The Springer is a good-looking machine which gets its name from the
retro leading-link exposed-spring-and-shock front suspension that
replaces a conventional fork. It immediately sets the bike apart and
gives the Springer’s front end the visual weight it needs to balance
the bike’s impressively wide 200/55R-17 rear tire.
Other styling touches include 21-inch front and 17-inch rear
10-spoke Revolver wheels, a chrome mini tach mounted to the ‘bars just
behind the chrome headlamp nacelle, and grips, pegs and pedals from
Harley's new Centerline accessory collection.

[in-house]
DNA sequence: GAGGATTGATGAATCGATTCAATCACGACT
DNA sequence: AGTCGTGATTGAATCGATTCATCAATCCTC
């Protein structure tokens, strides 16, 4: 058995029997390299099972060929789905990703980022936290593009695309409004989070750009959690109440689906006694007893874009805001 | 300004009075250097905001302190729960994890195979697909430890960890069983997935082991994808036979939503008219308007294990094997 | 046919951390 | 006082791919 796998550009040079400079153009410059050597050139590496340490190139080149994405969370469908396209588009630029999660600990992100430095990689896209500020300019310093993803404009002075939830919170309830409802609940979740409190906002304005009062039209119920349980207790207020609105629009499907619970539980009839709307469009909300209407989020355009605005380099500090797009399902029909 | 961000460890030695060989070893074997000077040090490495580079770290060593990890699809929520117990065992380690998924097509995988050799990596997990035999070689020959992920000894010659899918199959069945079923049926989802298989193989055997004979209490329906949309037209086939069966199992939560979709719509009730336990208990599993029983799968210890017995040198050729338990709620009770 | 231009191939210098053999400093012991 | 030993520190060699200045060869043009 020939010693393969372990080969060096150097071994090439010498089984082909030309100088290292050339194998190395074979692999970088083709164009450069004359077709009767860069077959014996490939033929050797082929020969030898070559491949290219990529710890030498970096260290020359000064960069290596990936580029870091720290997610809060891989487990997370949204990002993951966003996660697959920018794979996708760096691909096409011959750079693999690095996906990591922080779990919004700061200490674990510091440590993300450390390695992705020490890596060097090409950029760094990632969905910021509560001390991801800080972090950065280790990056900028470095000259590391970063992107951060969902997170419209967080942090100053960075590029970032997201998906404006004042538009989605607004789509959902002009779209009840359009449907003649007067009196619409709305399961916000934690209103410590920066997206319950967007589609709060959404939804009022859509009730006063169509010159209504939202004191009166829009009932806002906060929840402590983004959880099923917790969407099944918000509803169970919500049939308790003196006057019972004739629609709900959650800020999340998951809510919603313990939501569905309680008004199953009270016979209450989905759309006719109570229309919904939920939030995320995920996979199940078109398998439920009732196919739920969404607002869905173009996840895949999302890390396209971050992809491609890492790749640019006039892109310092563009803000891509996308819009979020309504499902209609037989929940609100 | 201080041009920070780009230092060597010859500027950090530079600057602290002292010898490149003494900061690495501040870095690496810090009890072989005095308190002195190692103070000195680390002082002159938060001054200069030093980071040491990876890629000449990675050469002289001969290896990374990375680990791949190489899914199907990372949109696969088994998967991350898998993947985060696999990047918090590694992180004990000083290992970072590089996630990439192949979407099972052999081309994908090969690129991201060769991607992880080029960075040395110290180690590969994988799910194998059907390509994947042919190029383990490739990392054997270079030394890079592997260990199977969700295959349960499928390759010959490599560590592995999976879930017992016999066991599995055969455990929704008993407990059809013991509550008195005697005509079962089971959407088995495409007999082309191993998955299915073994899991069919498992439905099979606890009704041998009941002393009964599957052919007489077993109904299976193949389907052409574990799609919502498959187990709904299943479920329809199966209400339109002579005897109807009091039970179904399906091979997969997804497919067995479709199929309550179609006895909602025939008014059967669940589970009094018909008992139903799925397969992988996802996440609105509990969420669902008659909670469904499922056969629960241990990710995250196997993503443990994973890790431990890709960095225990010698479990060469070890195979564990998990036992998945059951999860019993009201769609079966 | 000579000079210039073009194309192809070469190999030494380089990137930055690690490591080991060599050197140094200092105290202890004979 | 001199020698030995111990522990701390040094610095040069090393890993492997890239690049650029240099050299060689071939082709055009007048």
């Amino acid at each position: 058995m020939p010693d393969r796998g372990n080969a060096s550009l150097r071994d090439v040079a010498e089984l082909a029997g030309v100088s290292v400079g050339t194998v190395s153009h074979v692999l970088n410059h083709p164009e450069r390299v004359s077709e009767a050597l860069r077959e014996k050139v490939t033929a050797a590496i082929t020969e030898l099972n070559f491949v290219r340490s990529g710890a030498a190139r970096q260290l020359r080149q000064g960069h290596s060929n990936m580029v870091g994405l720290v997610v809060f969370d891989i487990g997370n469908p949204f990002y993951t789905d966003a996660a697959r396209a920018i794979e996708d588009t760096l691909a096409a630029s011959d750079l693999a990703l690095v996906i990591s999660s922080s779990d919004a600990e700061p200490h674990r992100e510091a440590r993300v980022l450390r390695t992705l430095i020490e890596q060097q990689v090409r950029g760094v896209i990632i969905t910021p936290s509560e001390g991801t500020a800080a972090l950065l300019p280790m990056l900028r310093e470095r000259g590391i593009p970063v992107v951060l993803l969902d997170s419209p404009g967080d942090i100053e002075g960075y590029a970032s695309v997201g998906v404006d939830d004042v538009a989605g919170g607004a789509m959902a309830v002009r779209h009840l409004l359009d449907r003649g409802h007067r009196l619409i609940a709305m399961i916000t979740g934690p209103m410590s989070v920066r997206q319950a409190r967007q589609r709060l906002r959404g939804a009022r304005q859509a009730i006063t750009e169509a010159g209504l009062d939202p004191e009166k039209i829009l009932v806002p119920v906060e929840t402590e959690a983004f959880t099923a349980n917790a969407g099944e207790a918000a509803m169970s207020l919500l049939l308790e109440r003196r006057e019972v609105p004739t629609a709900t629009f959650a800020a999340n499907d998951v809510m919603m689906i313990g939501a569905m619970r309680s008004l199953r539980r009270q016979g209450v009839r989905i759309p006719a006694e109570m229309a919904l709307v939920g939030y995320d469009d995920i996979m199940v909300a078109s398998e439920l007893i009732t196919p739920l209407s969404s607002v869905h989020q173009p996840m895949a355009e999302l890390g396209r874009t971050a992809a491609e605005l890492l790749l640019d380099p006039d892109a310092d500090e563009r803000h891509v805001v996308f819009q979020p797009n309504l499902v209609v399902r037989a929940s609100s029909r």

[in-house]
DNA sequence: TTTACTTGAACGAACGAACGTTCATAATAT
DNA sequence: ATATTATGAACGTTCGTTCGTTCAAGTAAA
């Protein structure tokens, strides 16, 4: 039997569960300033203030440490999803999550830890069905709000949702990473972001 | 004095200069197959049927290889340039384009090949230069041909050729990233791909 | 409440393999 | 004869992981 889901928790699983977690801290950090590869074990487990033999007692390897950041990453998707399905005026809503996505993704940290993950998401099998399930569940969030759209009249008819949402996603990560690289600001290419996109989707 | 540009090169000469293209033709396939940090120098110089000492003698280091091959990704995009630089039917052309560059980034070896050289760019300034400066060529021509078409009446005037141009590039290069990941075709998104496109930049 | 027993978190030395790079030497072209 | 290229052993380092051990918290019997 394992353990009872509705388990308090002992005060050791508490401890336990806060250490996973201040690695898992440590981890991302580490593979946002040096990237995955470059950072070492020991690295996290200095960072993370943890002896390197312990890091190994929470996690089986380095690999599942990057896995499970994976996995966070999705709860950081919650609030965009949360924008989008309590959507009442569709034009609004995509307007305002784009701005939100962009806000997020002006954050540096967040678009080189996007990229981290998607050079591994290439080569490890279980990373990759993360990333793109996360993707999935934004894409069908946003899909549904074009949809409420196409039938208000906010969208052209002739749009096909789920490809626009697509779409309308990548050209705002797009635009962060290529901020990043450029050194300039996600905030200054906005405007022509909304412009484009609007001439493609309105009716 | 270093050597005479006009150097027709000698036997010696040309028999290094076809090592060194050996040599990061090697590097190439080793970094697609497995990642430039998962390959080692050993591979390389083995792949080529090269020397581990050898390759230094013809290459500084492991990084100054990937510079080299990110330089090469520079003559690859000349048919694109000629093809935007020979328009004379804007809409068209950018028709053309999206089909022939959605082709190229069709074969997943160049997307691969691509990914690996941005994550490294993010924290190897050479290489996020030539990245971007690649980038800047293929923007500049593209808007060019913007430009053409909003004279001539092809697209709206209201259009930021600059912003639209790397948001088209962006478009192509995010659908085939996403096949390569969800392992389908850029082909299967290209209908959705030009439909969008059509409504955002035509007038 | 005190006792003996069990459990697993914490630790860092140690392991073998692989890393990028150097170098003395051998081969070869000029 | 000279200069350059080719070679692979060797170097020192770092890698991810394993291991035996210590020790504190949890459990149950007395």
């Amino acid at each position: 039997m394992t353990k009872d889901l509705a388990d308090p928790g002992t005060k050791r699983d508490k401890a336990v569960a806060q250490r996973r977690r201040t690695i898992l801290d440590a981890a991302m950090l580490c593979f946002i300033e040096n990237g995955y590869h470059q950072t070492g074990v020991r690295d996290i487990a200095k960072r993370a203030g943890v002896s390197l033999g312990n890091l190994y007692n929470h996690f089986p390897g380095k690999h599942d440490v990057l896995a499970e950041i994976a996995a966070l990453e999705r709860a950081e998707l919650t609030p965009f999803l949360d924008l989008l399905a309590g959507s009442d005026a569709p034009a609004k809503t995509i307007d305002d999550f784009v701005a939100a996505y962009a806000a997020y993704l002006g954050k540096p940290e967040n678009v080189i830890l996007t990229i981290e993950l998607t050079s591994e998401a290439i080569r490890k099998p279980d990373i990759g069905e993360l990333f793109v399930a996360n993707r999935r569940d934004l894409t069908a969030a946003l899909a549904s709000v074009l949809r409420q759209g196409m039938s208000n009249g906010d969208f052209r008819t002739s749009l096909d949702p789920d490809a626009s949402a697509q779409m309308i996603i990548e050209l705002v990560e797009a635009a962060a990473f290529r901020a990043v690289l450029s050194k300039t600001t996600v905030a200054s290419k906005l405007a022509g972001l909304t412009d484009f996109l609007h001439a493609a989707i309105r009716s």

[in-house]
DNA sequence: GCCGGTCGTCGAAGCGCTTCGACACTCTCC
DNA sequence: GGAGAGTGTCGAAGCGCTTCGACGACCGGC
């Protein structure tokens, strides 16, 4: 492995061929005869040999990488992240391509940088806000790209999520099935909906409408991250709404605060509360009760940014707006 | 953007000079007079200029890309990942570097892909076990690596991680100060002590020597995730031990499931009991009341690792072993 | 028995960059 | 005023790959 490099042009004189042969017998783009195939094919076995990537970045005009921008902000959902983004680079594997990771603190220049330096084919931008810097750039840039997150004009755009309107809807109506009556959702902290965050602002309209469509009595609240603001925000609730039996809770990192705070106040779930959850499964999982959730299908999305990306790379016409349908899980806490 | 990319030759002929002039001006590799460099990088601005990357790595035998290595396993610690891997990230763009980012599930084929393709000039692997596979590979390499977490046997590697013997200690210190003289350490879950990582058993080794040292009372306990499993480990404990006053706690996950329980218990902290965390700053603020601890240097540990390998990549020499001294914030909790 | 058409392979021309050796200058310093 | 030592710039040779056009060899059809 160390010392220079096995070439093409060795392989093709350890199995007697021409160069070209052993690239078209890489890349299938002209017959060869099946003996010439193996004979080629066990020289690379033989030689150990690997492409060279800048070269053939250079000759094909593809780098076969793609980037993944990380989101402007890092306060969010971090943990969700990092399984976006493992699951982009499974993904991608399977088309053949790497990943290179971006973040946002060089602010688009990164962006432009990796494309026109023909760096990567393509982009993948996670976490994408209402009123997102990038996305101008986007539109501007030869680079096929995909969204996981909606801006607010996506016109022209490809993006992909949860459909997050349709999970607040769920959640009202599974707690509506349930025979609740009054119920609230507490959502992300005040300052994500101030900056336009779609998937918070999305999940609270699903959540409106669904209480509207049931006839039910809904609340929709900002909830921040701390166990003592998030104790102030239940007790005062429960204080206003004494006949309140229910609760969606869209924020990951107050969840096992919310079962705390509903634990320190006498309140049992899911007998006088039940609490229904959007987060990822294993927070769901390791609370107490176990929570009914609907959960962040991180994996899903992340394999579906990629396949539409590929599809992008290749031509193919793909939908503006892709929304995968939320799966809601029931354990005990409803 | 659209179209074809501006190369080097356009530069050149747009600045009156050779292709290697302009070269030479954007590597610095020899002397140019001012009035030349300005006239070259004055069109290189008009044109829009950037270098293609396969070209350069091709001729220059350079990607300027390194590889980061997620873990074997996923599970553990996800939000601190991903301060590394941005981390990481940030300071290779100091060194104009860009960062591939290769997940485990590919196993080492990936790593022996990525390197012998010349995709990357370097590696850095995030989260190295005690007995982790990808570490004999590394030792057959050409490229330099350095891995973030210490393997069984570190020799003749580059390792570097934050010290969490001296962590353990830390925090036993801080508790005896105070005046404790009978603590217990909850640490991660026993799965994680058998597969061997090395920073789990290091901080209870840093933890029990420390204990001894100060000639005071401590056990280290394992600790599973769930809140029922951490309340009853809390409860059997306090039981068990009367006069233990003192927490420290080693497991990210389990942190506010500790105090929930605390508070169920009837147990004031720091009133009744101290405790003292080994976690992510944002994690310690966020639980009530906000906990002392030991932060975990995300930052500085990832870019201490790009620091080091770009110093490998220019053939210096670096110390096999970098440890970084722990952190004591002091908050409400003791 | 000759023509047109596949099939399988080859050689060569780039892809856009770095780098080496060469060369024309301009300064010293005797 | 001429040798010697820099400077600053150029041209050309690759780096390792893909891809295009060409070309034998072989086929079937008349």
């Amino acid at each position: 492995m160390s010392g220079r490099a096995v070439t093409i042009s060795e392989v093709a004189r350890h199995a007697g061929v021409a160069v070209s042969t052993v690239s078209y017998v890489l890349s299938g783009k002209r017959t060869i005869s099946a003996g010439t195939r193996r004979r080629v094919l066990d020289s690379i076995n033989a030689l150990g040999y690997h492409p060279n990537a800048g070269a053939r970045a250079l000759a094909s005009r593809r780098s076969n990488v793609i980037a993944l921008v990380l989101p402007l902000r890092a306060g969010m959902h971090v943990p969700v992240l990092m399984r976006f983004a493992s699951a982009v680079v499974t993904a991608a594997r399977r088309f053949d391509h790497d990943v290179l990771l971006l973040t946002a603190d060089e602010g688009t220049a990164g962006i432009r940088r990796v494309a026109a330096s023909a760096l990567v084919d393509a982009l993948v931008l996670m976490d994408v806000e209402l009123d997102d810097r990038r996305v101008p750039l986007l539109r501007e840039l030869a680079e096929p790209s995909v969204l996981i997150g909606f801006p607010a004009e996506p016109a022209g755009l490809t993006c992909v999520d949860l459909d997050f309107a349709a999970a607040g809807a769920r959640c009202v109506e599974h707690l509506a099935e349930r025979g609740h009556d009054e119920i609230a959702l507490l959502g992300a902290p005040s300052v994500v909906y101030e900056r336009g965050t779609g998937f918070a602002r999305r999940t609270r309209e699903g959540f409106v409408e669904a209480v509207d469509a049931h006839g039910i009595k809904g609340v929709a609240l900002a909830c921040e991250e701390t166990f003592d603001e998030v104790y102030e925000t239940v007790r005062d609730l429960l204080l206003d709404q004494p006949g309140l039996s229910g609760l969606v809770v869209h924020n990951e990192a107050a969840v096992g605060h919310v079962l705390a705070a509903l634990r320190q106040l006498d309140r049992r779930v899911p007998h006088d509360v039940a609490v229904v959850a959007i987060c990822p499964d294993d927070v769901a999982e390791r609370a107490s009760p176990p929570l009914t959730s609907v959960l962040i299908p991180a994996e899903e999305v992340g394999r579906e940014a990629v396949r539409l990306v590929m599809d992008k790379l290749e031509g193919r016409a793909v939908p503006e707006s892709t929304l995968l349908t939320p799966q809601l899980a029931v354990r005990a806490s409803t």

of the neatest bits on the Springer is the trick fuel gauge on the left
side of the five-gallon Fat Bob tanks that looks like a solid metal
cap—until the motor’s fired up. Then a row of LEDs and a gas pump icon
magically appear through the reflective chrome surface of the gauge,
showing how much gas remains. Very trick indeed.
As I throw a leg over the big twin, it feels comfortable and
balanced. The forward controls are located at just the right point—far
enough forward to let me stretch out my legs, but not so far that I
struggle with the brake and shift levers, while the flat, wide
1.25-inch-diameter handlebar puts the grips right where I need them.
as slice my way down through the brown hills on Adelaida Road just west
of Paso Robles, I find the Springer’s got the handling to match those
comfortable ergos. While the lowered rear suspension can run out of
travel on rough pavement, you’ll have to work hard to touch any hard